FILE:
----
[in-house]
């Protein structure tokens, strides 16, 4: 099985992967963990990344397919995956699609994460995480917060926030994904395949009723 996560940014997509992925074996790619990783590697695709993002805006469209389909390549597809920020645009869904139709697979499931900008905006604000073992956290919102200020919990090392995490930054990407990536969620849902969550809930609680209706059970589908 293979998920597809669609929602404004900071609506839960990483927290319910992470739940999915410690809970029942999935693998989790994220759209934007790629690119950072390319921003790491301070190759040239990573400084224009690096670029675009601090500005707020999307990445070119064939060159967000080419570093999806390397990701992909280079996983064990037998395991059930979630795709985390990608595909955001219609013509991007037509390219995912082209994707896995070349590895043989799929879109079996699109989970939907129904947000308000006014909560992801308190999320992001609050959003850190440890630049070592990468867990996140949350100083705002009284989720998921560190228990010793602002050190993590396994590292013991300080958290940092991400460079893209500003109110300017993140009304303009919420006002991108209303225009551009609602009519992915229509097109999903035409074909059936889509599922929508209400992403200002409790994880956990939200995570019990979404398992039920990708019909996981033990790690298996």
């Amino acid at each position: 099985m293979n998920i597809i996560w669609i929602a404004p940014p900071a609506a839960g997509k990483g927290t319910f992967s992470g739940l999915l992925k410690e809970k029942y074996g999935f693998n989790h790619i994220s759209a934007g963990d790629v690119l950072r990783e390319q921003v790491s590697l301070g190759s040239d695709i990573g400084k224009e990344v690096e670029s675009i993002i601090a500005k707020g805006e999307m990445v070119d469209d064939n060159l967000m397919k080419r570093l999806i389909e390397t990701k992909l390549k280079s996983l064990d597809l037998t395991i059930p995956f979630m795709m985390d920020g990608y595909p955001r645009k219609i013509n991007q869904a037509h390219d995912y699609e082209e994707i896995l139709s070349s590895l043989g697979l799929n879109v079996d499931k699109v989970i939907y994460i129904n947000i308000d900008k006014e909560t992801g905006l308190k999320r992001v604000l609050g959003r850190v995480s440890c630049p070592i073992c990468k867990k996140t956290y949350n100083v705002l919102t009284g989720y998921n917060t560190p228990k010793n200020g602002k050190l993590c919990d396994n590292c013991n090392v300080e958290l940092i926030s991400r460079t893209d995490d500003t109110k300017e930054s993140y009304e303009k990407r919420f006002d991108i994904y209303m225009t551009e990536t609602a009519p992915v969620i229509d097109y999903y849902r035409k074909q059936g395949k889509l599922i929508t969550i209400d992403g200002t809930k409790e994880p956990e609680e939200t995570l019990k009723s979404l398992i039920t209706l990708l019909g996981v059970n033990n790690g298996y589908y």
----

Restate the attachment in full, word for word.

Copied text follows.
[in-house]
């Protein structure tokens, strides 16, 4: 099985992967963990990344397919995956699609994460995480917060926030994904395949009723 996560940014997509992925074996790619990783590697695709993002805006469209389909390549597809920020645009869904139709697979499931900008905006604000073992956290919102200020919990090392995490930054990407990536969620849902969550809930609680209706059970589908 293979998920597809669609929602404004900071609506839960990483927290319910992470739940999915410690809970029942999935693998989790994220759209934007790629690119950072390319921003790491301070190759040239990573400084224009690096670029675009601090500005707020999307990445070119064939060159967000080419570093999806390397990701992909280079996983064990037998395991059930979630795709985390990608595909955001219609013509991007037509390219995912082209994707896995070349590895043989799929879109079996699109989970939907129904947000308000006014909560992801308190999320992001609050959003850190440890630049070592990468867990996140949350100083705002009284989720998921560190228990010793602002050190993590396994590292013991300080958290940092991400460079893209500003109110300017993140009304303009919420006002991108209303225009551009609602009519992915229509097109999903035409074909059936889509599922929508209400992403200002409790994880956990939200995570019990979404398992039920990708019909996981033990790690298996």
């Amino acid at each position: 099985m293979n998920i597809i996560w669609i929602a404004p940014p900071a609506a839960g997509k990483g927290t319910f992967s992470g739940l999915l992925k410690e809970k029942y074996g999935f693998n989790h790619i994220s759209a934007g963990d790629v690119l950072r990783e390319q921003v790491s590697l301070g190759s040239d695709i990573g400084k224009e990344v690096e670029s675009i993002i601090a500005k707020g805006e999307m990445v070119d469209d064939n060159l967000m397919k080419r570093l999806i389909e390397t990701k992909l390549k280079s996983l064990d597809l037998t395991i059930p995956f979630m795709m985390d920020g990608y595909p955001r645009k219609i013509n991007q869904a037509h390219d995912y699609e082209e994707i896995l139709s070349s590895l043989g697979l799929n879109v079996d499931k699109v989970i939907y994460i129904n947000i308000d900008k006014e909560t992801g905006l308190k999320r992001v604000l609050g959003r850190v995480s440890c630049p070592i073992c990468k867990k996140t956290y949350n100083v705002l919102t009284g989720y998921n917060t560190p228990k010793n200020g602002k050190l993590c919990d396994n590292c013991n090392v300080e958290l940092i926030s991400r460079t893209d995490d500003t109110k300017e930054s993140y009304e303009k990407r919420f006002d991108i994904y209303m225009t551009e990536t609602a009519p992915v969620i229509d097109y999903y849902r035409k074909q059936g395949k889509l599922i929508t969550i209400d992403g200002t809930k409790e994880p956990e609680e939200t995570l019990k009723s979404l398992i039920t209706l990708l019909g996981v059970n033990n790690g298996y589908y």